We found a cheap and modest room, with a shared bathroom, for $16 a night, and then went out for lots of delicious street food. Fresh tacos, delicious nieve (I had mango and mamey) and then the oddest treat of all: corn on the cob, slathered with mayonaise, rolled in grated cheese, and sprinkled with chili pepper.

Our second day in Tepoztlan took us on the rigorous, but wonderful, hike out of town and up the mountain to the Aztec temple pyramid of Tepozteco that overlooks the town at a 400meter elevation.

The temple was built 1200 years ago in honor of Tepoztecalt, the Aztec god of the harvest, fertility, and pulque (a fermented corn drink.) Countless stairs and steep switchbacks led us to the peak. It was hard, but so worthwhile to see this temple with the best view of the valley.

Those Aztec priests knew what they were doing, and they were for sure devoted to their God. Lava rock was carted up this crazy steep mountain, pieced together in percision, carved, and situated in a special vortex of magical views and natural energy. We were momentarily swarmed by these crazy animals, the Tejon-coati.

They are weasel/raccoon like animals, but very tame and gentle and a little overly friendly, trying to climb up our legs and drink out of our water bottles.

And on our way down the hill, a stray dog apparently adopted us, accompanying/leading us down the mountain, into town, and even into the restaurant where we had lunch. Here we had to ask it to move on, leave us, go outside. I was half surprised to not see it waiting for us outside when we were done with our meal. And this meal was phenomenal. A beautifully decorated restaurant, pollo enchiladas with verde sauce, it felt like a splurge, but was probably only $15 total for the two of us.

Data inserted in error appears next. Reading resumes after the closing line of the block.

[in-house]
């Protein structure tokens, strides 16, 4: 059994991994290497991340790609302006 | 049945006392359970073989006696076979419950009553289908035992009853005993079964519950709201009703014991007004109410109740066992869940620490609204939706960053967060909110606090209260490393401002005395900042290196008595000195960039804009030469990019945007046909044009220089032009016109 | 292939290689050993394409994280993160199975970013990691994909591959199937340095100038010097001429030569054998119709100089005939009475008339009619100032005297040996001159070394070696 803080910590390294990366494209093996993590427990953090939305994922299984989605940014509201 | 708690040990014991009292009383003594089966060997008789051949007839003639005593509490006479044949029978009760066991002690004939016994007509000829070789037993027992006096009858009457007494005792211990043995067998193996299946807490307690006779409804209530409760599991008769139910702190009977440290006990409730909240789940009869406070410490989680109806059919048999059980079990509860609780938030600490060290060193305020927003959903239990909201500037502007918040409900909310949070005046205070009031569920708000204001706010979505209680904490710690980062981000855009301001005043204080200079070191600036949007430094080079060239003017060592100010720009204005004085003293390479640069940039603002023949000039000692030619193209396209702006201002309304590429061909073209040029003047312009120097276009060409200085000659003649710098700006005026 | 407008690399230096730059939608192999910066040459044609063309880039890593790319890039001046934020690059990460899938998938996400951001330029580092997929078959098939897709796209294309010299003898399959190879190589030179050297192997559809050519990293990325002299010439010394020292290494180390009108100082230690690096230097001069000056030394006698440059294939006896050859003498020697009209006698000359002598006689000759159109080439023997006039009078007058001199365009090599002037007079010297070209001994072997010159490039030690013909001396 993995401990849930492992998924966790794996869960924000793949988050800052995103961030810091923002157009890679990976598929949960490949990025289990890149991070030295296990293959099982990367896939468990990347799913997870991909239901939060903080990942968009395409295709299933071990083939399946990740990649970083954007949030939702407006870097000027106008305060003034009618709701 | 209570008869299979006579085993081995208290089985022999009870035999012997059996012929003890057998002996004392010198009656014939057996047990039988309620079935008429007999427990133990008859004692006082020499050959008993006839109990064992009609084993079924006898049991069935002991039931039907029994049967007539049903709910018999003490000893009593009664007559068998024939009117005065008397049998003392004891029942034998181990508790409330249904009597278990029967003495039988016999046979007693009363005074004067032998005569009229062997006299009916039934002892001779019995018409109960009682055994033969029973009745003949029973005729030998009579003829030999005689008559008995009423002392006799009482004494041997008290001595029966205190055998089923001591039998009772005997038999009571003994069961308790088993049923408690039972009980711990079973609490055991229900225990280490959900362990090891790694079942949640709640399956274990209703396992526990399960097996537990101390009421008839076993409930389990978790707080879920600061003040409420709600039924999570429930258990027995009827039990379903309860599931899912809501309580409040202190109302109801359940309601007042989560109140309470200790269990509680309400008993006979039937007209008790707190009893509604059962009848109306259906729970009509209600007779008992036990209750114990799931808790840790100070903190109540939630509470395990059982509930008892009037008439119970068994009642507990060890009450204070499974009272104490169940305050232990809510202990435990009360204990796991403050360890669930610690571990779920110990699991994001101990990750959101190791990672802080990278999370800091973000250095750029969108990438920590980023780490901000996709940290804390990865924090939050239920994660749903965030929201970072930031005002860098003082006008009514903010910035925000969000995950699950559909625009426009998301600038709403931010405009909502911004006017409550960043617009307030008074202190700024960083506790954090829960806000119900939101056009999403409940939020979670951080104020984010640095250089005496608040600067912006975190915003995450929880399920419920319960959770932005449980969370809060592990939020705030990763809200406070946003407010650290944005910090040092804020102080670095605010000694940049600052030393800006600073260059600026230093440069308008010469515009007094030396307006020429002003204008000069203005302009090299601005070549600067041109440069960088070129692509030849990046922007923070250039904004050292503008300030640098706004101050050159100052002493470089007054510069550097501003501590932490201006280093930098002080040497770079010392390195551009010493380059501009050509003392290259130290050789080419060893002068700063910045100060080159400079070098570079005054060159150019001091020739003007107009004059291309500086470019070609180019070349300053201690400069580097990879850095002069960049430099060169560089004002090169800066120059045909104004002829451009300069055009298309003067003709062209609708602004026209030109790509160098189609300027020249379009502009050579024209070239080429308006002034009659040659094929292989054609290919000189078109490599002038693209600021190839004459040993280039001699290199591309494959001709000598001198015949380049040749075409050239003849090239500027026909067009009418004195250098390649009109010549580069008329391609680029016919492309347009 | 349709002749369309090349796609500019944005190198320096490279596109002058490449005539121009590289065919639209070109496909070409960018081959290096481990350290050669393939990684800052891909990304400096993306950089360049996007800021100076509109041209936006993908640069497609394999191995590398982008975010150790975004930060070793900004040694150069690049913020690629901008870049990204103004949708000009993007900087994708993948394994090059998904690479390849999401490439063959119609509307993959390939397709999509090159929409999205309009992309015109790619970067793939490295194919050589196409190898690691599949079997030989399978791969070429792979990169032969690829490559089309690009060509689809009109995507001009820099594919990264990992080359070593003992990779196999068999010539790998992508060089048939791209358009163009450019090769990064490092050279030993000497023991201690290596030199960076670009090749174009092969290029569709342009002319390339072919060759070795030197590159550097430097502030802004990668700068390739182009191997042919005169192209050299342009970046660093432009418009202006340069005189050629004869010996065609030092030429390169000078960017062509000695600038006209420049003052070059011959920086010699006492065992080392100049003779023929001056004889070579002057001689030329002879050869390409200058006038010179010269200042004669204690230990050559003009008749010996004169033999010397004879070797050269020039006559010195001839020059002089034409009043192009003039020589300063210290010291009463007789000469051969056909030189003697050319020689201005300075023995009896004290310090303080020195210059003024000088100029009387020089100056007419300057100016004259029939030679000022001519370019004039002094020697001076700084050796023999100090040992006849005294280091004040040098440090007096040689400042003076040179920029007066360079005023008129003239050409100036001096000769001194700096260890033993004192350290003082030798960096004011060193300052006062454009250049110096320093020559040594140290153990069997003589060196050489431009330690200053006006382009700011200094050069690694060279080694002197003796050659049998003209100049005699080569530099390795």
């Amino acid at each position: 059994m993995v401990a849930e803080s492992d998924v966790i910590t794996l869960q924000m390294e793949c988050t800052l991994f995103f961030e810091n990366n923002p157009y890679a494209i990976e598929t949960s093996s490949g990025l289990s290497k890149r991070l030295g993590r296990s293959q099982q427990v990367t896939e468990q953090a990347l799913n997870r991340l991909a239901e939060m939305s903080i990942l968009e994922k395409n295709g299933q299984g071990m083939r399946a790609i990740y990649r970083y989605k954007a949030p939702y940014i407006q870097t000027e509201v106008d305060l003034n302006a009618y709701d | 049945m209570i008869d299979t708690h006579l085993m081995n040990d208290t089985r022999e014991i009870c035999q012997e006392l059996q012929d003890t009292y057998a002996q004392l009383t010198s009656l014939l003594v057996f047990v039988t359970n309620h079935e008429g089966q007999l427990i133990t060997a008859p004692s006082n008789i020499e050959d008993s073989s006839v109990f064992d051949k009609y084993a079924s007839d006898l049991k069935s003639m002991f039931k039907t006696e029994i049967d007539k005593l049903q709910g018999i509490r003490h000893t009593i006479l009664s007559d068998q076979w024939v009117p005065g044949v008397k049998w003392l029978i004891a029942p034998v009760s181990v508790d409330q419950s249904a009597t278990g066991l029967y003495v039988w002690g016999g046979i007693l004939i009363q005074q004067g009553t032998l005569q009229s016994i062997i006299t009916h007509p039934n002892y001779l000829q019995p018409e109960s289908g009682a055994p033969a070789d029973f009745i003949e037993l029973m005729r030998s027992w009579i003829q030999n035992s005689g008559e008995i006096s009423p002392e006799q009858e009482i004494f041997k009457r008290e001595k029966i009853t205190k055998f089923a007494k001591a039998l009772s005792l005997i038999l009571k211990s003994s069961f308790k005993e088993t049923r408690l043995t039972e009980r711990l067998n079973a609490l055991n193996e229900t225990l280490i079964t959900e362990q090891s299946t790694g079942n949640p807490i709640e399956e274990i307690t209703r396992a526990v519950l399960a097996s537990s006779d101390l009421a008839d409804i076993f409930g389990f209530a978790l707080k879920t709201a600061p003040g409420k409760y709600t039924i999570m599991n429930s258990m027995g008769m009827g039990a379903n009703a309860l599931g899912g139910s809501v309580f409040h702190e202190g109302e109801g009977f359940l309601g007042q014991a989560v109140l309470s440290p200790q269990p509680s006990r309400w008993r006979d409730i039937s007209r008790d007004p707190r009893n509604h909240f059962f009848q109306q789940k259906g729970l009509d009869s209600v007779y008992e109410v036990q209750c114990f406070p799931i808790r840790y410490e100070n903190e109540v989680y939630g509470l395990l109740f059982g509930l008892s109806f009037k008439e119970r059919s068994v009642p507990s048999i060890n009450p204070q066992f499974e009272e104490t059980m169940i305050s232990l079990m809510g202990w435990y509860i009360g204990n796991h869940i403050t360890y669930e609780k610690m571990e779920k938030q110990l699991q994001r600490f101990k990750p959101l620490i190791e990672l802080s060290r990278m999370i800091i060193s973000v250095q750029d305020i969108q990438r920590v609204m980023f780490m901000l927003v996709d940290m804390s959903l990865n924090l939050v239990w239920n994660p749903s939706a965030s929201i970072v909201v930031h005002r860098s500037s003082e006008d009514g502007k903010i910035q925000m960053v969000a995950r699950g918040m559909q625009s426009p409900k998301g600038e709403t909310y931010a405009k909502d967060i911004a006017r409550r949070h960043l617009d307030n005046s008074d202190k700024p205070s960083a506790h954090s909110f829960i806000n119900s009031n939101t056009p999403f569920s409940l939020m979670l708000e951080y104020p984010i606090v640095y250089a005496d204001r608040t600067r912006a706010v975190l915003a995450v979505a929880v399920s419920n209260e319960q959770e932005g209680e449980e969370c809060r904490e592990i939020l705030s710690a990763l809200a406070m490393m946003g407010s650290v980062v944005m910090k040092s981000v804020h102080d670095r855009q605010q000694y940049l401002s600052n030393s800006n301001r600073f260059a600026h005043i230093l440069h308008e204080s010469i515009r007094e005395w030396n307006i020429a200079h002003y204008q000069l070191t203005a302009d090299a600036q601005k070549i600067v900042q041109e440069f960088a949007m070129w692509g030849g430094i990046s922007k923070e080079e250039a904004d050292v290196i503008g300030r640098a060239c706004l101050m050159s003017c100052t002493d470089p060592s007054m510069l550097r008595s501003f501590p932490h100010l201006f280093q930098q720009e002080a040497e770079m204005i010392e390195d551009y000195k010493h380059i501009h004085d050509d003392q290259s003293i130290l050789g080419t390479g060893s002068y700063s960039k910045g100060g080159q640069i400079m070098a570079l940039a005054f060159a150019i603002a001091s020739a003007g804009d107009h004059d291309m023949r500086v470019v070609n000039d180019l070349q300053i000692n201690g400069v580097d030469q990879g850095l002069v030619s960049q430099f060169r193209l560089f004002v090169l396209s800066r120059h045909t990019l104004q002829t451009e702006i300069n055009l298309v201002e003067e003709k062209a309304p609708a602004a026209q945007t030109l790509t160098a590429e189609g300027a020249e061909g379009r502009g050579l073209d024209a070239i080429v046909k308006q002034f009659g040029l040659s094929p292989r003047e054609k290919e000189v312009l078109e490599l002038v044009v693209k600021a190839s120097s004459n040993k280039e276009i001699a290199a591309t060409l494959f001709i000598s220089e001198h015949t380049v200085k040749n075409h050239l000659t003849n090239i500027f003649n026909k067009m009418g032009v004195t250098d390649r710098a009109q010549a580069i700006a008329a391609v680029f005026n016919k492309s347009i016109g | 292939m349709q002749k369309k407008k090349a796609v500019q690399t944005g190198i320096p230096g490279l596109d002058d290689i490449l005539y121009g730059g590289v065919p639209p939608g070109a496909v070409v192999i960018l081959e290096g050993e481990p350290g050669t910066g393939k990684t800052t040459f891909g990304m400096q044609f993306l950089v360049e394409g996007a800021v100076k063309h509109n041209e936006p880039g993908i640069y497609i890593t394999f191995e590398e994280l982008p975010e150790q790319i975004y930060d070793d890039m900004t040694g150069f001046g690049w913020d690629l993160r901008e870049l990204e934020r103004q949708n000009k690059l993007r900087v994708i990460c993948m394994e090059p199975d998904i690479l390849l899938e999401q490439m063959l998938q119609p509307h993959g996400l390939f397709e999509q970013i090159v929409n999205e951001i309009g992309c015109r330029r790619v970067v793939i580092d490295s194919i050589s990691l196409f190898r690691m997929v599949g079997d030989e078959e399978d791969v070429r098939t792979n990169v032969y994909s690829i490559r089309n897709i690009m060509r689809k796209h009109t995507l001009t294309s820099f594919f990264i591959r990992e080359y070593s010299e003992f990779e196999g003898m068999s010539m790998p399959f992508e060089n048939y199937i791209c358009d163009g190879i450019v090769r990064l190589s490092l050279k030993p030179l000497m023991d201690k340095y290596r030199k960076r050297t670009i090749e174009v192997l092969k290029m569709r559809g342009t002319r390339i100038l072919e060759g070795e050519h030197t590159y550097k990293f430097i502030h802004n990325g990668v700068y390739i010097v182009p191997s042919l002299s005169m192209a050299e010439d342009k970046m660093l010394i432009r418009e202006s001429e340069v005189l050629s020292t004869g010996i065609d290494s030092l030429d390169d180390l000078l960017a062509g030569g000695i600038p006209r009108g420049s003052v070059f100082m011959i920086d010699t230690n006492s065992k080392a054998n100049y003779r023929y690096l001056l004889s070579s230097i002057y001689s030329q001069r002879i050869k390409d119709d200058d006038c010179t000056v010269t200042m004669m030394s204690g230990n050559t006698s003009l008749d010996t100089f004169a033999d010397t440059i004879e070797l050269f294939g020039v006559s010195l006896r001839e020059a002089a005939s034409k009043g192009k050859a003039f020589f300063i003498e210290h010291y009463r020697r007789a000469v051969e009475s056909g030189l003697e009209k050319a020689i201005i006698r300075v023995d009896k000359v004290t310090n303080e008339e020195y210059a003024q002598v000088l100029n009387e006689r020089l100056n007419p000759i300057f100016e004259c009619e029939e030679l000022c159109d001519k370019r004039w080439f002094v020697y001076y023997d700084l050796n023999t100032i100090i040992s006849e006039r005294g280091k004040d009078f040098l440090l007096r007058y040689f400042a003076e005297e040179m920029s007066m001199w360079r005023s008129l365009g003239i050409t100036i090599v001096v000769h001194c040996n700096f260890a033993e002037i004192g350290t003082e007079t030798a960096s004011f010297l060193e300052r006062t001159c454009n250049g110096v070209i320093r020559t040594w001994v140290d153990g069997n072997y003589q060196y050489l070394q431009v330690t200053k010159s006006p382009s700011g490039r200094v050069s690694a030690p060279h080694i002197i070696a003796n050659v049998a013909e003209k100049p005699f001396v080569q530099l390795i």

The last night Lucas and I had together was unfortunately stressful and annoying. Lucas discovered that he has lost his debit card. And I discovered that there is nowhere in this town to exchange american money and that my bank won´t allow my debit card to be used in foreign countries without a block being lifted. How was I supposed to know that before leaving Portland? I suppose if I had bothered to read the fine print....Anyway, it was too late for either of us to get a hold of our banks, and Skype wasn´t working anyway, so we had to surrender and wait until the already busy morning to deal with our banking drama. Luckily, Lucas´ card hadn´t been used and he was able to cancel it over Skype. The electricity went out in the internet cafe just before I called my bank. So I had to find a calling card, and figure out how to use it. I got ahold of my bank, who emailed me a form to fill out. I had to print it out, fill it out, fax it to them and wait for it to be processed before getting money out of the debit machine. It all worked out, but made for a stressful last day. We packed up, found delicious vegetarian tamales, had more nieve, and found a Taxi to Tashirat, where I am now staying.